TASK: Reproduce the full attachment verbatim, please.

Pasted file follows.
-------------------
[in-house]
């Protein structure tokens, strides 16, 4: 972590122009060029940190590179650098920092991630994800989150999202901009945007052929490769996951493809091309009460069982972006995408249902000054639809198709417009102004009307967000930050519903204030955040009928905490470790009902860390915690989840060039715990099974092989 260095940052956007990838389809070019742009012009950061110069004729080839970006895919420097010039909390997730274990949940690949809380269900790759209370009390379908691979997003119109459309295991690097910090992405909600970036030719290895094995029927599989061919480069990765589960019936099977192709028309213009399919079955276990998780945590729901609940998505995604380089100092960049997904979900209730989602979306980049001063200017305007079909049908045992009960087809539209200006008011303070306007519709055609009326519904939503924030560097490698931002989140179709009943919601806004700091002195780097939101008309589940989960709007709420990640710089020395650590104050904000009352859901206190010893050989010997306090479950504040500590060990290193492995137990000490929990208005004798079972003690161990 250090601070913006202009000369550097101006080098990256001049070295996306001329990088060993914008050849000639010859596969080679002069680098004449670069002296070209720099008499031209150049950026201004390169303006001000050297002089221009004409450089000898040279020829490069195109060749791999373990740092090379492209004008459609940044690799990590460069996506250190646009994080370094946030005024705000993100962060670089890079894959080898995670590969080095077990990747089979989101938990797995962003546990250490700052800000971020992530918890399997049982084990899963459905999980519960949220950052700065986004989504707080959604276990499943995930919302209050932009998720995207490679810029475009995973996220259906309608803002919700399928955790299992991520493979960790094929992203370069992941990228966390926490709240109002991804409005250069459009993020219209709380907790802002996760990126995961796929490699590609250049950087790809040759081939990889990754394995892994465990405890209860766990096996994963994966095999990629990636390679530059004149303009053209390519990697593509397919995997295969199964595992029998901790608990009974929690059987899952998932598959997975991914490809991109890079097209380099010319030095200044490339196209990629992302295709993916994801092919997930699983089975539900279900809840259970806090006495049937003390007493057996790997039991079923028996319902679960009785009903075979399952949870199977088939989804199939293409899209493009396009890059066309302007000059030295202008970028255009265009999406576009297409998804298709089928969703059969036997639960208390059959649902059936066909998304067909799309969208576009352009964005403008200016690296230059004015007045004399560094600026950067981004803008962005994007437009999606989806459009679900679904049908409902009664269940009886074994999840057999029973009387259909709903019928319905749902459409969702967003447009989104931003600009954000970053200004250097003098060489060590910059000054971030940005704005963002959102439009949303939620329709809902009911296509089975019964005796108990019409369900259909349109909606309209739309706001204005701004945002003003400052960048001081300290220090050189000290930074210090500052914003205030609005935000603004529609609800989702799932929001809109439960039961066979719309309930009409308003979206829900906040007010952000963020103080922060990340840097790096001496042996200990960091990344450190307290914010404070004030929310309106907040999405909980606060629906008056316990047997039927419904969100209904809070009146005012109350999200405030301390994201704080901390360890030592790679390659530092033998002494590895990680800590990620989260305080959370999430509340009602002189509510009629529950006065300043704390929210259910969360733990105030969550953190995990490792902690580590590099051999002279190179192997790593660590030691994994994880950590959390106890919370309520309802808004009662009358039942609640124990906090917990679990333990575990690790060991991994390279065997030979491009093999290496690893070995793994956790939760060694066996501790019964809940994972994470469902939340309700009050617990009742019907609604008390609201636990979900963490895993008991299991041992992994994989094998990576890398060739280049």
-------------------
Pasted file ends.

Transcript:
[in-house]
């Protein structure tokens, strides 16, 4: 972590122009060029940190590179650098920092991630994800989150999202901009945007052929490769996951493809091309009460069982972006995408249902000054639809198709417009102004009307967000930050519903204030955040009928905490470790009902860390915690989840060039715990099974092989 260095940052956007990838389809070019742009012009950061110069004729080839970006895919420097010039909390997730274990949940690949809380269900790759209370009390379908691979997003119109459309295991690097910090992405909600970036030719290895094995029927599989061919480069990765589960019936099977192709028309213009399919079955276990998780945590729901609940998505995604380089100092960049997904979900209730989602979306980049001063200017305007079909049908045992009960087809539209200006008011303070306007519709055609009326519904939503924030560097490698931002989140179709009943919601806004700091002195780097939101008309589940989960709007709420990640710089020395650590104050904000009352859901206190010893050989010997306090479950504040500590060990290193492995137990000490929990208005004798079972003690161990 250090601070913006202009000369550097101006080098990256001049070295996306001329990088060993914008050849000639010859596969080679002069680098004449670069002296070209720099008499031209150049950026201004390169303006001000050297002089221009004409450089000898040279020829490069195109060749791999373990740092090379492209004008459609940044690799990590460069996506250190646009994080370094946030005024705000993100962060670089890079894959080898995670590969080095077990990747089979989101938990797995962003546990250490700052800000971020992530918890399997049982084990899963459905999980519960949220950052700065986004989504707080959604276990499943995930919302209050932009998720995207490679810029475009995973996220259906309608803002919700399928955790299992991520493979960790094929992203370069992941990228966390926490709240109002991804409005250069459009993020219209709380907790802002996760990126995961796929490699590609250049950087790809040759081939990889990754394995892994465990405890209860766990096996994963994966095999990629990636390679530059004149303009053209390519990697593509397919995997295969199964595992029998901790608990009974929690059987899952998932598959997975991914490809991109890079097209380099010319030095200044490339196209990629992302295709993916994801092919997930699983089975539900279900809840259970806090006495049937003390007493057996790997039991079923028996319902679960009785009903075979399952949870199977088939989804199939293409899209493009396009890059066309302007000059030295202008970028255009265009999406576009297409998804298709089928969703059969036997639960208390059959649902059936066909998304067909799309969208576009352009964005403008200016690296230059004015007045004399560094600026950067981004803008962005994007437009999606989806459009679900679904049908409902009664269940009886074994999840057999029973009387259909709903019928319905749902459409969702967003447009989104931003600009954000970053200004250097003098060489060590910059000054971030940005704005963002959102439009949303939620329709809902009911296509089975019964005796108990019409369900259909349109909606309209739309706001204005701004945002003003400052960048001081300290220090050189000290930074210090500052914003205030609005935000603004529609609800989702799932929001809109439960039961066979719309309930009409308003979206829900906040007010952000963020103080922060990340840097790096001496042996200990960091990344450190307290914010404070004030929310309106907040999405909980606060629906008056316990047997039927419904969100209904809070009146005012109350999200405030301390994201704080901390360890030592790679390659530092033998002494590895990680800590990620989260305080959370999430509340009602002189509510009629529950006065300043704390929210259910969360733990105030969550953190995990490792902690580590590099051999002279190179192997790593660590030691994994994880950590959390106890919370309520309802808004009662009358039942609640124990906090917990679990333990575990690790060991991994390279065997030979491009093999290496690893070995793994956790939760060694066996501790019964809940994972994470469902939340309700009050617990009742019907609604008390609201636990979900963490895993008991299991041992992994994989094998990576890398060739280049």